There are some 5,284 letters comprising this series, dated from 1847 to 1923 (Boxes 1-12). The letters address a number of topics and issues. Included are "acquisition" letters concerning what would become the Gratz Collections (250A, 250B, etc.) for autographs, books, and manuscripts from a number of persons who were aware of Gratz's interest in collecting and trading. As the letters make known, he traded and acquired materials from a wide range of people from France, Germany, the United Kingdom, and the United States. There are a few letters from scholars requesting the use of letters and papers from his collection. As Gratz was also influential in the legal profession, some of the letters concerned his consultations about a range of legal affairs including legal opinions and reviews, petitions, and related documents. From Gratz's lengthy tenure with the Philadelphia Board of Education there are letters addressing the school department, social events and activities, resignations, recommendation for positions, school buildings, curriculum, the history of the school system, and the Jefferson Medical College. There are also a few letters from relatives concerning deeds and estate management.
(10 letters and 1 signed document)
The school papers contain a number of items including lectures delivered to Philadelphia public school students on a range of topics in grammar, rhetoric, history of language and narrative, and various incidents in history like the finding of the Rosetta Stone, the settlement of Plymouth, and Christopher Columbus' voyages. It is believed but uncertatin that Simon Gratz wrote and delivered the lectures. Other lecture in Folder Four are a compilation of lectures composed by a number of scholars in medicine and religion. The majority of the these lectures are undated; however, one was given in 1838 (Knight) and another in 1853 (Alembert/Freeman). Other items include reports and resolutions (1836-1846) from sections of the school board's committees, especially the High School Committee. The most prominent topics explored here are teachers, annual expenses, teacher salaries, curriculum developmetn and teaching, and the reorganization of various school divisions. The remaining items in this series are commencement programs from the Girls High School.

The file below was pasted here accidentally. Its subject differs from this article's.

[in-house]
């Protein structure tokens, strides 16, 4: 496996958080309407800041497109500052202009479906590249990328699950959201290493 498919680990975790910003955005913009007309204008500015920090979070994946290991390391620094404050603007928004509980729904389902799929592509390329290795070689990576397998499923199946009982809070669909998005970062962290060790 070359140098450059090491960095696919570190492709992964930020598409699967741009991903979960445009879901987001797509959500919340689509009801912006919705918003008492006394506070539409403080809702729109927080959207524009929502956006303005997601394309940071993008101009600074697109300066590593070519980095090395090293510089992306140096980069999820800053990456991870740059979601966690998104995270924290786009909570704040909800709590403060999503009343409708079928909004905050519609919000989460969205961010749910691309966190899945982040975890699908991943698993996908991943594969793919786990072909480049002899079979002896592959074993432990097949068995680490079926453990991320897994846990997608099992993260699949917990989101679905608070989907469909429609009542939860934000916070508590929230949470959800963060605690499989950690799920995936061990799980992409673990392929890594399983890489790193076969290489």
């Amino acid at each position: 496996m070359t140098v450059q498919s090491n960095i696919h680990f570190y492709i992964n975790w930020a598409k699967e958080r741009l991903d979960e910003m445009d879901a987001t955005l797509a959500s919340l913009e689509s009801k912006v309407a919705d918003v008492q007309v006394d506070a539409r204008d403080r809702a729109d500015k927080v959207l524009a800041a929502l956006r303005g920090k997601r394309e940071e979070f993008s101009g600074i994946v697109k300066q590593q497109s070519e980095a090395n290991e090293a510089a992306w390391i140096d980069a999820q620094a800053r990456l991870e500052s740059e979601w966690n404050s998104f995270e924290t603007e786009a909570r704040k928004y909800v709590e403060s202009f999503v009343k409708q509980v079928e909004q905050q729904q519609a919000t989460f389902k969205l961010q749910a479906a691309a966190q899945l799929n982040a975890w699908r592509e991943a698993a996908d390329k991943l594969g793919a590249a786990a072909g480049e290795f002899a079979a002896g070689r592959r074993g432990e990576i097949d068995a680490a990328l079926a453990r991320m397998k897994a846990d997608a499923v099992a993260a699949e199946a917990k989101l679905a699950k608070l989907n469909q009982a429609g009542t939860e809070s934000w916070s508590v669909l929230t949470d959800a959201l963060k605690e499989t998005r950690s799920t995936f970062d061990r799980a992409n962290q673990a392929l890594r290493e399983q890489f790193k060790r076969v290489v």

Boxes 14-16 contain photographs, engravings, prints, and portraits with a variety of scenes and people, including portraits of Simon Gratz (Box 15, Folder 4). Other miscellaneous material removed from its original housing includes Johann Friedrich Cristoph Schiller and Johann Wolfgang von Goethe (photocopied) typed and translated correspondence, a receipt signed by Frances Budden and one by David Rittenhouse. Some bindings were not complete or stable, thus box sixteen houses two (former) volumes of lectures: Folder 1 contains lectures to the Central High School faculty and students, on a number of topics at the opening of the school year between 1846 and 1858; folders 2-4 contain a series of ten lectures entitled the "History of the Public Schools," which tell the story of the public school system in Philadelphia from 1809 to 1846; and the remaining two folders includes "Items Removed From" volumes 1 and 3. The volumes in this series include a few personal sets of class notes and two volumes of Perrot's and Wilhem's musical instructional manuals, as well as sales catalogues divided between foreign (volumes 6-16, 1880-1942) and domestic (volumes 17-33, 1881-1943) sales. The sales catalogues reveal the other means by which Simon Gratz acquired items for his collections.